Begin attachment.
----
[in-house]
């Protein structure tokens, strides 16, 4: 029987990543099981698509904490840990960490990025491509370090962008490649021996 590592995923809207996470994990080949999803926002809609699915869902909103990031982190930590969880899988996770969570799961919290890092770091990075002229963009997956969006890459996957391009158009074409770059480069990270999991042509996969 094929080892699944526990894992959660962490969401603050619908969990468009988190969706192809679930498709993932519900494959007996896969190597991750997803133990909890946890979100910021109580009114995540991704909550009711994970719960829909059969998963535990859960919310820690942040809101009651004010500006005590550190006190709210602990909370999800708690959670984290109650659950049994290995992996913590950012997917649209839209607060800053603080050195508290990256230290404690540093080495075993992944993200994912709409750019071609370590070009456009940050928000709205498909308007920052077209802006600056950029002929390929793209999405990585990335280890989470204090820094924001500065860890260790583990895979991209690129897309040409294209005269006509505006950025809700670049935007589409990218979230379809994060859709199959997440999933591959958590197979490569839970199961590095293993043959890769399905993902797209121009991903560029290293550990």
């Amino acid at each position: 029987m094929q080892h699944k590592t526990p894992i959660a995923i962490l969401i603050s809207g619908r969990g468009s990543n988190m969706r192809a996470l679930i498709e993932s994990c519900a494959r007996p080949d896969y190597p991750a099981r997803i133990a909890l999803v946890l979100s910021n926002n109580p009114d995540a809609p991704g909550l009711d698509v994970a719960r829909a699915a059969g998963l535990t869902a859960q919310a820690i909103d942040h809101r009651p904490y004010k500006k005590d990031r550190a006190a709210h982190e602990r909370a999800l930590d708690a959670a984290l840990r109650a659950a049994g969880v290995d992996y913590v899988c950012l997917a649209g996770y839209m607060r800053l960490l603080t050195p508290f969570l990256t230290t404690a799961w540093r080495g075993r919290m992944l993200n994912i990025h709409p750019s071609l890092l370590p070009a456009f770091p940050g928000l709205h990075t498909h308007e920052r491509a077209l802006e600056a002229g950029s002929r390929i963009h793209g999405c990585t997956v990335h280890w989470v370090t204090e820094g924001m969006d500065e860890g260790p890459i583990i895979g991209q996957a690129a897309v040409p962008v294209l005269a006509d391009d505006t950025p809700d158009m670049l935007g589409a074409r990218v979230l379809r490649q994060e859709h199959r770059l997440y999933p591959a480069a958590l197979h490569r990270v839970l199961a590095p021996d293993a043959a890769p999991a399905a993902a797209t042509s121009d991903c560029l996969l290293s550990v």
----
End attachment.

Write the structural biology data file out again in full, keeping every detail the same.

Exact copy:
[in-house]
């Protein structure tokens, strides 16, 4: 029987990543099981698509904490840990960490990025491509370090962008490649021996 590592995923809207996470994990080949999803926002809609699915869902909103990031982190930590969880899988996770969570799961919290890092770091990075002229963009997956969006890459996957391009158009074409770059480069990270999991042509996969 094929080892699944526990894992959660962490969401603050619908969990468009988190969706192809679930498709993932519900494959007996896969190597991750997803133990909890946890979100910021109580009114995540991704909550009711994970719960829909059969998963535990859960919310820690942040809101009651004010500006005590550190006190709210602990909370999800708690959670984290109650659950049994290995992996913590950012997917649209839209607060800053603080050195508290990256230290404690540093080495075993992944993200994912709409750019071609370590070009456009940050928000709205498909308007920052077209802006600056950029002929390929793209999405990585990335280890989470204090820094924001500065860890260790583990895979991209690129897309040409294209005269006509505006950025809700670049935007589409990218979230379809994060859709199959997440999933591959958590197979490569839970199961590095293993043959890769399905993902797209121009991903560029290293550990």
């Amino acid at each position: 029987m094929q080892h699944k590592t526990p894992i959660a995923i962490l969401i603050s809207g619908r969990g468009s990543n988190m969706r192809a996470l679930i498709e993932s994990c519900a494959r007996p080949d896969y190597p991750a099981r997803i133990a909890l999803v946890l979100s910021n926002n109580p009114d995540a809609p991704g909550l009711d698509v994970a719960r829909a699915a059969g998963l535990t869902a859960q919310a820690i909103d942040h809101r009651p904490y004010k500006k005590d990031r550190a006190a709210h982190e602990r909370a999800l930590d708690a959670a984290l840990r109650a659950a049994g969880v290995d992996y913590v899988c950012l997917a649209g996770y839209m607060r800053l960490l603080t050195p508290f969570l990256t230290t404690a799961w540093r080495g075993r919290m992944l993200n994912i990025h709409p750019s071609l890092l370590p070009a456009f770091p940050g928000l709205h990075t498909h308007e920052r491509a077209l802006e600056a002229g950029s002929r390929i963009h793209g999405c990585t997956v990335h280890w989470v370090t204090e820094g924001m969006d500065e860890g260790p890459i583990i895979g991209q996957a690129a897309v040409p962008v294209l005269a006509d391009d505006t950025p809700d158009m670049l935007g589409a074409r990218v979230l379809r490649q994060e859709h199959r770059l997440y999933p591959a480069a958590l197979h490569r990270v839970l199961a590095p021996d293993a043959a890769p999991a399905a993902a797209t042509s121009d991903c560029l996969l290293s550990v």